General damages are compensatory amounts that are meant to compensate you for your non-economic losses and thus are more difficult to value. Some of the types of general damages that might be recoverable in your motorcycle accident claim include the following:

  • Past and future pain and suffering
  • Disability
  • Emotional trauma/psychological distress
  • Loss of the enjoyment of life

Punitive damages might be recoverable in a case in which the defendant’s conduct was willful, wanton, or grossly negligent. These types of damages are payable on top of your compensatory damages and are meant to punish the defendant rather than compensate you for your losses. However, they are only available in rare cases.

How We Fight for Motorcyclists

Our motorcycle accident attorneys in Mesa gather evidence as quickly as possible before it can be lost. We work to interview witnesses to get their statements before their memories falter. In any accident case, time is critical. It is especially important in motorcycle accident cases. We also partner with experts when necessary, including accident reconstruction experts, engineering experts, and medical experts to help us fully understand all of the factors involved and present them to insurance companies to convince them of the importance of fully and fairly settling our clients’ claims.

Some of the scenarios involved in the motorcycle accident cases we handle include the following:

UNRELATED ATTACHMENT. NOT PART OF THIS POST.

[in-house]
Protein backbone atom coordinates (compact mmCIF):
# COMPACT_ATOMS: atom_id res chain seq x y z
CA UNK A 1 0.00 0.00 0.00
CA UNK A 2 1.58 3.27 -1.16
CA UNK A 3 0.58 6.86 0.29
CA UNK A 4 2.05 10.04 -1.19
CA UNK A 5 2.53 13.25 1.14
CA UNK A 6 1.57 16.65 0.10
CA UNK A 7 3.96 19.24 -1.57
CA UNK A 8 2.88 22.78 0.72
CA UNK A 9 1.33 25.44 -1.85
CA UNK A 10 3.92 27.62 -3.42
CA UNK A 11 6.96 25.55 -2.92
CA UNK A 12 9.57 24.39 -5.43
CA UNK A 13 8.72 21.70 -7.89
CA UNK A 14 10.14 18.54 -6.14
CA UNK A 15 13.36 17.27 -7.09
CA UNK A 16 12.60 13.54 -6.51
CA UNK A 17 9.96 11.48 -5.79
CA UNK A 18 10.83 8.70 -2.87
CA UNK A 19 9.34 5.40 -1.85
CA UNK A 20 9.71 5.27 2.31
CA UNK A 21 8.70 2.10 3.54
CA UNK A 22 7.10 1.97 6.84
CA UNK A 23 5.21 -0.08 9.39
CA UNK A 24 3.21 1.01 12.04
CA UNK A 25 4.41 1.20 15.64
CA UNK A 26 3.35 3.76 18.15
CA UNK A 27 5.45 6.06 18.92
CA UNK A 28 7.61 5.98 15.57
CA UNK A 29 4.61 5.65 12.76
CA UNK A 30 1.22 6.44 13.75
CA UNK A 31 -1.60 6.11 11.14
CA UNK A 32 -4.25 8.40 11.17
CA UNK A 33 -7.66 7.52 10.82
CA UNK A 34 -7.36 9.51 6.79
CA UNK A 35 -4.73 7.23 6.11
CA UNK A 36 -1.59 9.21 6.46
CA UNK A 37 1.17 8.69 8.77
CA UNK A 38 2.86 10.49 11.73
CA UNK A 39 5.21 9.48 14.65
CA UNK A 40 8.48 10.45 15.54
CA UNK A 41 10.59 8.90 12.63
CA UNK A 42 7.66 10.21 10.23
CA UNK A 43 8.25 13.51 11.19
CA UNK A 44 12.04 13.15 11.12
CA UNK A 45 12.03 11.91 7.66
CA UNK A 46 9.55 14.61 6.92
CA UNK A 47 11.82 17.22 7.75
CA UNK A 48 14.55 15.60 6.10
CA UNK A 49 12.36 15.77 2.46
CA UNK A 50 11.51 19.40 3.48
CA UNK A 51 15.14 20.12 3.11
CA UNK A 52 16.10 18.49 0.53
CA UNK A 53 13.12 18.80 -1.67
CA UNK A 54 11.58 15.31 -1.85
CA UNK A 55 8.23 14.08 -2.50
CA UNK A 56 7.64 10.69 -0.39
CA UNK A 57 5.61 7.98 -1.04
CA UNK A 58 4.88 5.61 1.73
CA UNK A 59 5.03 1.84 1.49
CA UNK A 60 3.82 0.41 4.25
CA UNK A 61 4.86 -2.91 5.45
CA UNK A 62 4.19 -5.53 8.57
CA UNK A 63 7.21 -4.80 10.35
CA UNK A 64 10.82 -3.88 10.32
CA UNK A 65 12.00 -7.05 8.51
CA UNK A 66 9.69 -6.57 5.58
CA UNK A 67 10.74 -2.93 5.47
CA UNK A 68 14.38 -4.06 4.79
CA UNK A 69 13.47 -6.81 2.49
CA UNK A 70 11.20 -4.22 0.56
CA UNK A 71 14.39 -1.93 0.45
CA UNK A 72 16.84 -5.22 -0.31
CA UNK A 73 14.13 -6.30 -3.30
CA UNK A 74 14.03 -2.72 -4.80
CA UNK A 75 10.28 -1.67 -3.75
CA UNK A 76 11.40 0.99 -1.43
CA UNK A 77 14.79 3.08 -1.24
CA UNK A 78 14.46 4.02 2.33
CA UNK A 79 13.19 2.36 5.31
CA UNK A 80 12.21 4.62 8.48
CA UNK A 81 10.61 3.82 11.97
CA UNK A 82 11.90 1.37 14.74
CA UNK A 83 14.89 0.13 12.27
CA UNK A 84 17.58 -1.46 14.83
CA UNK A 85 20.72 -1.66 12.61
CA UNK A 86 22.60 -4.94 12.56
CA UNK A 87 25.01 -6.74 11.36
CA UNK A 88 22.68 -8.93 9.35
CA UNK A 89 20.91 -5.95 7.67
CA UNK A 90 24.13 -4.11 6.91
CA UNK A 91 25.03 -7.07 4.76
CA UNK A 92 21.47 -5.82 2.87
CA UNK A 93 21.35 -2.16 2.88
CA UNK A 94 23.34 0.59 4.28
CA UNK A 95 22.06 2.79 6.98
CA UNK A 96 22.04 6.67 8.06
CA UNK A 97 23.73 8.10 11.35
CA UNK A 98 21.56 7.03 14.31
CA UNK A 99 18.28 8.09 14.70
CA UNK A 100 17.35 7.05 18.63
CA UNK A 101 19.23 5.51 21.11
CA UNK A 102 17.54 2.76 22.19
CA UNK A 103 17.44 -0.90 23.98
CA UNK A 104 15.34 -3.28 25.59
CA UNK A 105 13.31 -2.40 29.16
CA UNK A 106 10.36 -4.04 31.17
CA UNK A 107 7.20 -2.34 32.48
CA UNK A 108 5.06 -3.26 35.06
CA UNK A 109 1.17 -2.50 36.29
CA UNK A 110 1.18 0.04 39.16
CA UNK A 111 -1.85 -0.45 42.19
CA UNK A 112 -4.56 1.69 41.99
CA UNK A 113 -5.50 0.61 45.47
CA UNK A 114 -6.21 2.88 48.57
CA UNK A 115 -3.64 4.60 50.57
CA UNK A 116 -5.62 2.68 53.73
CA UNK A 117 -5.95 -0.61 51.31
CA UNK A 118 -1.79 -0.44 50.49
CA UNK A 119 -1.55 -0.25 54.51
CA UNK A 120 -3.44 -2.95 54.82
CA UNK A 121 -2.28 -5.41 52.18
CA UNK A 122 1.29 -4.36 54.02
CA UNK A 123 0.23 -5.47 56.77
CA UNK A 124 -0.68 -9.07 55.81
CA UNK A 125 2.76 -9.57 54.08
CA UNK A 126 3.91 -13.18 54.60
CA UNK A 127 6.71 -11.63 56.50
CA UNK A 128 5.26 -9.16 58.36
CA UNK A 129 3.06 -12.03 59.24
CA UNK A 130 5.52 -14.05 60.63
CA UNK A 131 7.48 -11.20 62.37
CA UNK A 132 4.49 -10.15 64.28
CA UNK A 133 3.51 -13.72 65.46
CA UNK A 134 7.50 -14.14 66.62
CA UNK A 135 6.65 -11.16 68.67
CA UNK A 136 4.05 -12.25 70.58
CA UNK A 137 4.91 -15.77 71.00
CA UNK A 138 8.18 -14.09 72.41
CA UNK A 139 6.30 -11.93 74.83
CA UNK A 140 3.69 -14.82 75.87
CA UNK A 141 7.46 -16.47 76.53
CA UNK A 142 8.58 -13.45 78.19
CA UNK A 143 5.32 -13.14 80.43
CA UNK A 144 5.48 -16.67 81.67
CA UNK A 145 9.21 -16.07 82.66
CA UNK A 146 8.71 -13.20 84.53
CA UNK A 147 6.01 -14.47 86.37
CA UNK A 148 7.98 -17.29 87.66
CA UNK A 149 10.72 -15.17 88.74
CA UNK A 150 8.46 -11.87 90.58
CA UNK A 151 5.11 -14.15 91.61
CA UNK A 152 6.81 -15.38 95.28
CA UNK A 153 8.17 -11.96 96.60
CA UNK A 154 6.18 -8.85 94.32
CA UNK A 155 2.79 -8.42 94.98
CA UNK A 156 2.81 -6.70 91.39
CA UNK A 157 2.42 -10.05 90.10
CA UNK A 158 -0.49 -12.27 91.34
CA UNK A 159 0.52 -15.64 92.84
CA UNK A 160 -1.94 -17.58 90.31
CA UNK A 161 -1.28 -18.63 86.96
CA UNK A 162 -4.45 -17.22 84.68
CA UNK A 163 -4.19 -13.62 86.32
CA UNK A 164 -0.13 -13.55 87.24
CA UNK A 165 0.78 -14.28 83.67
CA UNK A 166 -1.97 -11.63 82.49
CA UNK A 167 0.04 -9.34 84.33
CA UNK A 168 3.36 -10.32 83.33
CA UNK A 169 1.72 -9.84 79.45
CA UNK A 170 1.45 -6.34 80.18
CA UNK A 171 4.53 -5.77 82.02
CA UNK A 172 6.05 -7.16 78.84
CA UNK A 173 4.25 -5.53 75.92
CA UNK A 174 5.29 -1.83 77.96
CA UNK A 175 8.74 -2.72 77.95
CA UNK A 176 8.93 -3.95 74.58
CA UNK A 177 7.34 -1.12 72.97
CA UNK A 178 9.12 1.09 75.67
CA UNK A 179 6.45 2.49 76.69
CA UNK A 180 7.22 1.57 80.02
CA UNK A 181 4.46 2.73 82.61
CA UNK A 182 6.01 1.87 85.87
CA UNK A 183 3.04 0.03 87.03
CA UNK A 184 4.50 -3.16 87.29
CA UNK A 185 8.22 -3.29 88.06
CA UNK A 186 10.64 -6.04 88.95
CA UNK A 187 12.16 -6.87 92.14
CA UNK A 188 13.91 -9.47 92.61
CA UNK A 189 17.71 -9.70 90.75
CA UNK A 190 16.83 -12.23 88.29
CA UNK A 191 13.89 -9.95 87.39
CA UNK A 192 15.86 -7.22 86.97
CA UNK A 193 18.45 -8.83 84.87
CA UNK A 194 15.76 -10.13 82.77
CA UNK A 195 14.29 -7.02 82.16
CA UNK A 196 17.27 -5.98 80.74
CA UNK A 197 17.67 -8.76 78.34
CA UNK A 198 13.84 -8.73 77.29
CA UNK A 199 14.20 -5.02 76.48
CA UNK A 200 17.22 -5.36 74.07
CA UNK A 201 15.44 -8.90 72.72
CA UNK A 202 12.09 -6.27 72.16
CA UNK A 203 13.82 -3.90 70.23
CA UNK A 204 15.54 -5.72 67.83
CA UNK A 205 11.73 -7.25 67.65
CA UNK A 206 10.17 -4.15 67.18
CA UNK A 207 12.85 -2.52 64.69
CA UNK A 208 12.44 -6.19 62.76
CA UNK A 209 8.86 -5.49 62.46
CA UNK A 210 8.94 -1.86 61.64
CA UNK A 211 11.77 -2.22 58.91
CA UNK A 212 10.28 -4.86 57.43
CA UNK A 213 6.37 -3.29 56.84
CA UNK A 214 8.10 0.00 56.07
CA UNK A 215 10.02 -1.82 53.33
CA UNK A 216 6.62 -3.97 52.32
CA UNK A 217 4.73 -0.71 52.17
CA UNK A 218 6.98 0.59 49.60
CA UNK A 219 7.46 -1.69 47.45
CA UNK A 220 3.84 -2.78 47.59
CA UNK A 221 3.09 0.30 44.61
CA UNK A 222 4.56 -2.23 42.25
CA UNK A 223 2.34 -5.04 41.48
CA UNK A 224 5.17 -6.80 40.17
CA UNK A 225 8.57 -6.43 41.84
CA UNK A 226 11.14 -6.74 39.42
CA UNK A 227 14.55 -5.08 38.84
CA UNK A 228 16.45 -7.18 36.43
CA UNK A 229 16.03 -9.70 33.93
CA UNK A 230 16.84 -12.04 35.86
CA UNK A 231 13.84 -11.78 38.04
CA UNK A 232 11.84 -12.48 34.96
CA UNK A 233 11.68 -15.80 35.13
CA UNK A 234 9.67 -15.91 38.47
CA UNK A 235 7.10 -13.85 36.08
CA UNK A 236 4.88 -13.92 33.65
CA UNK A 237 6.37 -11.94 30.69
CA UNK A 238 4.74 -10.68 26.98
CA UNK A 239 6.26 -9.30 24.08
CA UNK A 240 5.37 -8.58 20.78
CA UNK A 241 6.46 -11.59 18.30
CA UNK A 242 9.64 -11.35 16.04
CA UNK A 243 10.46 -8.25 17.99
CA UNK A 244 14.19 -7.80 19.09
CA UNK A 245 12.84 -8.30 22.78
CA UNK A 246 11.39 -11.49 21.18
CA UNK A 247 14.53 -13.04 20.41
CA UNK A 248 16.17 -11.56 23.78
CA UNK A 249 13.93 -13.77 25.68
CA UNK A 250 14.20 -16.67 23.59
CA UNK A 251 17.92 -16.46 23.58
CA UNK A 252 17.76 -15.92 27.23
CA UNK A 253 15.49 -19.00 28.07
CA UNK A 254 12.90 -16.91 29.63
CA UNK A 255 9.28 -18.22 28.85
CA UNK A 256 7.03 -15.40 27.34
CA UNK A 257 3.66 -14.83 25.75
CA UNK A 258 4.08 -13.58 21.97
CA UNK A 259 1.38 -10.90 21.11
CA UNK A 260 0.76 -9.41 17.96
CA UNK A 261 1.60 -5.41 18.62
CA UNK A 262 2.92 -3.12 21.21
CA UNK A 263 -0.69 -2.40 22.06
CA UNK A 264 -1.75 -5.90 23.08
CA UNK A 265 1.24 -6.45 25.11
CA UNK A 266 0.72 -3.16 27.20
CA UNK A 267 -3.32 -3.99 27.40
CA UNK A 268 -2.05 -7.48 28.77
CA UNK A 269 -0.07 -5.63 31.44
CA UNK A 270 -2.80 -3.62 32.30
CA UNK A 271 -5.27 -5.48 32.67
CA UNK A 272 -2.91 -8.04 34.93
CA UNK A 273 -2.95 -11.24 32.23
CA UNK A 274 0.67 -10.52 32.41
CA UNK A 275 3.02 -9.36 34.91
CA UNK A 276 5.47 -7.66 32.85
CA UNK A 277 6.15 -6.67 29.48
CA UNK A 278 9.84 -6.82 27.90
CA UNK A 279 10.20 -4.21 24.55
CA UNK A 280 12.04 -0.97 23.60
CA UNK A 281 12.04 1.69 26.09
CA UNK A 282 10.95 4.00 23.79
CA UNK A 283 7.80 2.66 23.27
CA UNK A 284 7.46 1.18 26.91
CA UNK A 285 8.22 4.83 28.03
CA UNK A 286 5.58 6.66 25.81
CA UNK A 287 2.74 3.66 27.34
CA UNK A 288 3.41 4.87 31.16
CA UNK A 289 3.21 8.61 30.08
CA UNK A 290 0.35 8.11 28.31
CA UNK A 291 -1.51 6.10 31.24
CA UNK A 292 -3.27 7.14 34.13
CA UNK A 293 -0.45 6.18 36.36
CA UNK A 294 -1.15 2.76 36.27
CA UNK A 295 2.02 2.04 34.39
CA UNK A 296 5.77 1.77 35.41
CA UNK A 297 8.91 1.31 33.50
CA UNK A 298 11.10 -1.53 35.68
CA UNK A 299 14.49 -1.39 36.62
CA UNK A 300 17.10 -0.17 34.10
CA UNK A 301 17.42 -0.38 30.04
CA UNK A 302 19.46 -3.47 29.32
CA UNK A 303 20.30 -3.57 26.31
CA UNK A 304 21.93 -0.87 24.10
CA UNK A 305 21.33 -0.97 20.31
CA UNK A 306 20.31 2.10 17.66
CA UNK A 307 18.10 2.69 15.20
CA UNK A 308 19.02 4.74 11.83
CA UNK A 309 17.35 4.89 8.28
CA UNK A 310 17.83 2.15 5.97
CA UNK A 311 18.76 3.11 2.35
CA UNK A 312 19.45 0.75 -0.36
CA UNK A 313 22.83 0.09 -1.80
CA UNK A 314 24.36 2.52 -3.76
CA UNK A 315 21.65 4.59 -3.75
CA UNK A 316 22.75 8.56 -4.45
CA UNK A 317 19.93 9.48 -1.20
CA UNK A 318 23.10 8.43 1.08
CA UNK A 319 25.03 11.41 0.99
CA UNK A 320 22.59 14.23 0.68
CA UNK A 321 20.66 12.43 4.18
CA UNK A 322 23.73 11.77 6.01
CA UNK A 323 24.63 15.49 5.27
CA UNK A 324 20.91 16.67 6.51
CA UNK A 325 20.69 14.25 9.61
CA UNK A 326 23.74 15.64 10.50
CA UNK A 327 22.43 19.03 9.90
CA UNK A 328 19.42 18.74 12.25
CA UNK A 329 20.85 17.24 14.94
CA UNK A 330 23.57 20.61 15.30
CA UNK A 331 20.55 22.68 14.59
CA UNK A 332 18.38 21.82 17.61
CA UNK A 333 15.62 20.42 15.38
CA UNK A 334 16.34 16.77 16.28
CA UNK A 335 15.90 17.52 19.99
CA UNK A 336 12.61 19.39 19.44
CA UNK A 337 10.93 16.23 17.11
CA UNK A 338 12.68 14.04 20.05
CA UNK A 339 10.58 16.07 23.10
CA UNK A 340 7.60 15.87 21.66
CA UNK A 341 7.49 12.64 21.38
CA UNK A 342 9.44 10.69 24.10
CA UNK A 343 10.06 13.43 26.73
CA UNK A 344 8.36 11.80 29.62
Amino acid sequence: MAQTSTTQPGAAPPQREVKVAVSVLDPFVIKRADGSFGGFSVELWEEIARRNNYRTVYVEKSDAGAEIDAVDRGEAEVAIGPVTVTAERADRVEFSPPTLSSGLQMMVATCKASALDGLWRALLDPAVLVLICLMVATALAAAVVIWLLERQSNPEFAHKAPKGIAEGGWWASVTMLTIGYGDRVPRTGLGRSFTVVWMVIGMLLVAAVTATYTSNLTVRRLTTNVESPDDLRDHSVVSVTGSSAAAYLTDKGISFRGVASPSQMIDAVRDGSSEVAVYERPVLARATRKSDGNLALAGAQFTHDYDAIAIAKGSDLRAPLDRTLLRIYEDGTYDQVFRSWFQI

• Other motorists suddenly changing lanes and wrecking into motorcyclists
  • Motorists suddenly turning left across the path of motorcyclists
  • Motorists cutting corners too close and losing control
  • Following motorcycles too closely
  • Sudden stops
  • Motorists failing to obey traffic control devices
  • Poorly maintained loads creating dangerous conditions
  • Defective motorcycle parts causing accidents

Our attorneys carefully analyze the facts of every case we handle and do whatever it takes to recover full compensation for our clients.

Arizona Motorcycle Accident Statistics

According to the Arizona Department of Transportation, 2,373 motorcycle crashes occurred in 2020. Out of these collisions, 163 were fatal and 1,855 involved serious injuries. Only 355 or 15% of the motorcycle collisions that occurred in the state that year involved property damage only. By contrast, out of 129,744 car accidents that occurred during that year, almost 70% or 90,346 involved property damage only.

This difference shows that motorcyclists are much likelier to suffer serious injuries or be killed when they are involved in accidents as compared to the occupants of motor vehicles. The National Highway Traffic Safety Administration reports that motorcyclists are 29 times likelier to die in motorcycle collisions per mile traveled than the occupants of other types of vehicles.